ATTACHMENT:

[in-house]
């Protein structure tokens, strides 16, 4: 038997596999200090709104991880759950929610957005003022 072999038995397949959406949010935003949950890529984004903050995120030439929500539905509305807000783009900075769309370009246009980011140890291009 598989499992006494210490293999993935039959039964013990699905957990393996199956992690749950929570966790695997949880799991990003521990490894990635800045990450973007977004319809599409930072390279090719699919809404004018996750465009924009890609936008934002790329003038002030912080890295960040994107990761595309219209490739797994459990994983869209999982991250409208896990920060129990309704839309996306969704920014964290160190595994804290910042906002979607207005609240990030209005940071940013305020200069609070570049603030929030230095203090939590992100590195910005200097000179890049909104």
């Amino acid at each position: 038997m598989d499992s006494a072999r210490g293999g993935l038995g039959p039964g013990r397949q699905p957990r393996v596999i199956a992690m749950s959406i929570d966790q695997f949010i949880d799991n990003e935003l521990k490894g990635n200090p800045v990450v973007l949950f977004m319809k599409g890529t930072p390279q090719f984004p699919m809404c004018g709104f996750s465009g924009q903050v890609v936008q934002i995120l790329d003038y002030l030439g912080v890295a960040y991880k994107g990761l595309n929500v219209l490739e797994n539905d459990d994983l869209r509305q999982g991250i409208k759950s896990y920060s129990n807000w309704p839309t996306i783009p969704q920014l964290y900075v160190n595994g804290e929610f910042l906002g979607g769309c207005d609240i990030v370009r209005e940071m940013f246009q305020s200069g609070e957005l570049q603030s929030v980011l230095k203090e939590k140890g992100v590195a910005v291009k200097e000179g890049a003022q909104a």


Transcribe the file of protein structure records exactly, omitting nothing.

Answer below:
[in-house]
């Protein structure tokens, strides 16, 4: 038997596999200090709104991880759950929610957005003022 072999038995397949959406949010935003949950890529984004903050995120030439929500539905509305807000783009900075769309370009246009980011140890291009 598989499992006494210490293999993935039959039964013990699905957990393996199956992690749950929570966790695997949880799991990003521990490894990635800045990450973007977004319809599409930072390279090719699919809404004018996750465009924009890609936008934002790329003038002030912080890295960040994107990761595309219209490739797994459990994983869209999982991250409208896990920060129990309704839309996306969704920014964290160190595994804290910042906002979607207005609240990030209005940071940013305020200069609070570049603030929030230095203090939590992100590195910005200097000179890049909104």
């Amino acid at each position: 038997m598989d499992s006494a072999r210490g293999g993935l038995g039959p039964g013990r397949q699905p957990r393996v596999i199956a992690m749950s959406i929570d966790q695997f949010i949880d799991n990003e935003l521990k490894g990635n200090p800045v990450v973007l949950f977004m319809k599409g890529t930072p390279q090719f984004p699919m809404c004018g709104f996750s465009g924009q903050v890609v936008q934002i995120l790329d003038y002030l030439g912080v890295a960040y991880k994107g990761l595309n929500v219209l490739e797994n539905d459990d994983l869209r509305q999982g991250i409208k759950s896990y920060s129990n807000w309704p839309t996306i783009p969704q920014l964290y900075v160190n595994g804290e929610f910042l906002g979607g769309c207005d609240i990030v370009r209005e940071m940013f246009q305020s200069g609070e957005l570049q603030s929030v980011l230095k203090e939590k140890g992100v590195a910005v291009k200097e000179g890049a003022q909104a």